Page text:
Getting the download link through email is temporarily not available. Please check back later.
To get the free app, enter your mobile phone number.
Supreme Power: Franklin Roosevelt vs. the Supreme Court Paperback – March 14, 2011
|New from||Used from|
Frequently Bought Together
Customers Who Bought This Item Also Bought
Top Customer Reviews
First of all, Shesol resists the temptation of many historians to make the past prologue. He doesn't recite the whole history of the U.S. Supreme Court, nor does he stretch historical analogies to draw "lessons" or "comparisons" for today. Rather, Supreme Power stays focused like a laser on the subject of the book, beginning in 1932 with FDR's election. This allows Shesol to really delve into detail, spending almost all of the book's 530 pages on FDR and the court. (Incidentally, if you know absolutely nothing about the Supreme Court or its history, you might want to scan wikipedia quickly before reading this book).
And the detail in the book is extraordinary.Read more ›
I found the book particularly helpful in its depiction of the key players in the White House, Congress, among interest groups such as the Liberty League, and within the Court itself.Read more ›
Shesol traces the origins of the conflict to the very beginning of Roosevelt's presidency. From the first he and his administration were concerned about the fate of the New Deal when it was subjected to judicial review, both because of the dubious nature of much of the emergency legislation and because of the traditional role the Supreme Court had played in striking down economic regulation. Here the author does a good job of presenting the Court, showing how in spite of assumptions about its conservatism it nonetheless handed down a number of "liberal" decisions that gave many New Dealers cause for hope. The famous decision in the Schecter case ended causes for such hopes, and as the frustration over the Court mounted Roosevelt and his aides began to search for a solution to the Court's immovability.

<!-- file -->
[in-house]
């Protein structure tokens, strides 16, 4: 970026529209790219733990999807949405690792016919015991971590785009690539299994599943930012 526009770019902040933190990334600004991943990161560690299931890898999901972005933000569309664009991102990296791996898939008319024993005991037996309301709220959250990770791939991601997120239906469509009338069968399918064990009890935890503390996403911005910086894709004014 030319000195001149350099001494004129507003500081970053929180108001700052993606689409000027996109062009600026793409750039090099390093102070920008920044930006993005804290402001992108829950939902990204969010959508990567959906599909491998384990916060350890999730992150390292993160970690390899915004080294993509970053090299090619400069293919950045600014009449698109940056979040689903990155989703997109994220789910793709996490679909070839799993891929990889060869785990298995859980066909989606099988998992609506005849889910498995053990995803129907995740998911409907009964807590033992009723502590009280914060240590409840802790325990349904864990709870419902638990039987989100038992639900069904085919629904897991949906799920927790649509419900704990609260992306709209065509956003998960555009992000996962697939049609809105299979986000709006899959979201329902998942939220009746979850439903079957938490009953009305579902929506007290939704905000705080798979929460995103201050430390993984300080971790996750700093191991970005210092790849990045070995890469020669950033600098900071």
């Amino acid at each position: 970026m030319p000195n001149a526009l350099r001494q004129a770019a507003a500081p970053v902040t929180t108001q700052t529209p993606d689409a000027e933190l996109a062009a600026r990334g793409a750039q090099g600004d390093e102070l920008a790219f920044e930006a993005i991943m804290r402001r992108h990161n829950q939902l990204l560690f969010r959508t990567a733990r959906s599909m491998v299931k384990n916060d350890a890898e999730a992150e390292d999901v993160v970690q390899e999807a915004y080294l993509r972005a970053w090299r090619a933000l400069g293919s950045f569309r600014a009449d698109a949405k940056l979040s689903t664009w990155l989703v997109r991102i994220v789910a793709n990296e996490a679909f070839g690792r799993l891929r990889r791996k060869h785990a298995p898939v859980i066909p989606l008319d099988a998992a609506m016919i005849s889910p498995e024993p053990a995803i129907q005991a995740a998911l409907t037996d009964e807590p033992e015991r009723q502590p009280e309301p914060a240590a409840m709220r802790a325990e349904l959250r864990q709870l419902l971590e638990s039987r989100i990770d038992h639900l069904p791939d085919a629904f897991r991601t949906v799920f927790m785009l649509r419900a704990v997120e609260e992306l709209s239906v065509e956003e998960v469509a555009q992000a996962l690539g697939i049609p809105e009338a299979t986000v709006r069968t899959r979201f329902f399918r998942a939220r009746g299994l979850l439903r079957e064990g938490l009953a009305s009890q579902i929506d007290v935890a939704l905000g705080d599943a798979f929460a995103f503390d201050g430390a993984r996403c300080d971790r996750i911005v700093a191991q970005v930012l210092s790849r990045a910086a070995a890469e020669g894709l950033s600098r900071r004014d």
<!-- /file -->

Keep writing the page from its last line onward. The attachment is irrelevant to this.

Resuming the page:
Though numerous approaches were considered, ultimately Roosevelt settled on a plan to expand the number of justices on the Court in order to appoint more members sympathetic to the New Deal.Read more ›
Most Recent Customer Reviews
I have no further comment other than the title of this review, in keeping the trivialize trend unsupported baseless posits - period.Published 3 months ago by Mark Jetmir
This book is a monumental study of Franklin Delano Roosevelt's attempt to "pack the court." No stone or relevant aspect is left unturned. Read morePublished 4 months ago by Amazon Customer
in excellent condition. a most interesting story of the forces aligned against fdr
during the thirties
Jeff Shesol wrote a landmark book about the Supreme Court. He is a good historian who backs up his writing with detailed endnotes. Read morePublished on August 26, 2012 by Santa Barbara Jim
Superb read informative much like the present divided partisan political world that we face today. The only thing that changes is the dates.Published on June 10, 2012 by EJS
Jeff Shesol's Supreme Power is a riveting tale of FDR's failed attempt to pack the Supremem Court during a half year run in 1937, after the Democratic Party swept the 1936... Read morePublished on March 11, 2012 by Jeff
As a fan of any book on presidents, I knew I would like this one and I wasn't disappointed. Written very well, which is to be expected from a former Clinton speechwriter, the book... Read morePublished on December 29, 2011 by ESM517
I don't feel that Roosevelt is turned into a god like figure- I feel its very plainly stated his desires and viewpoint vs. the constitution. Read morePublished on December 21, 2011 by Firstsnow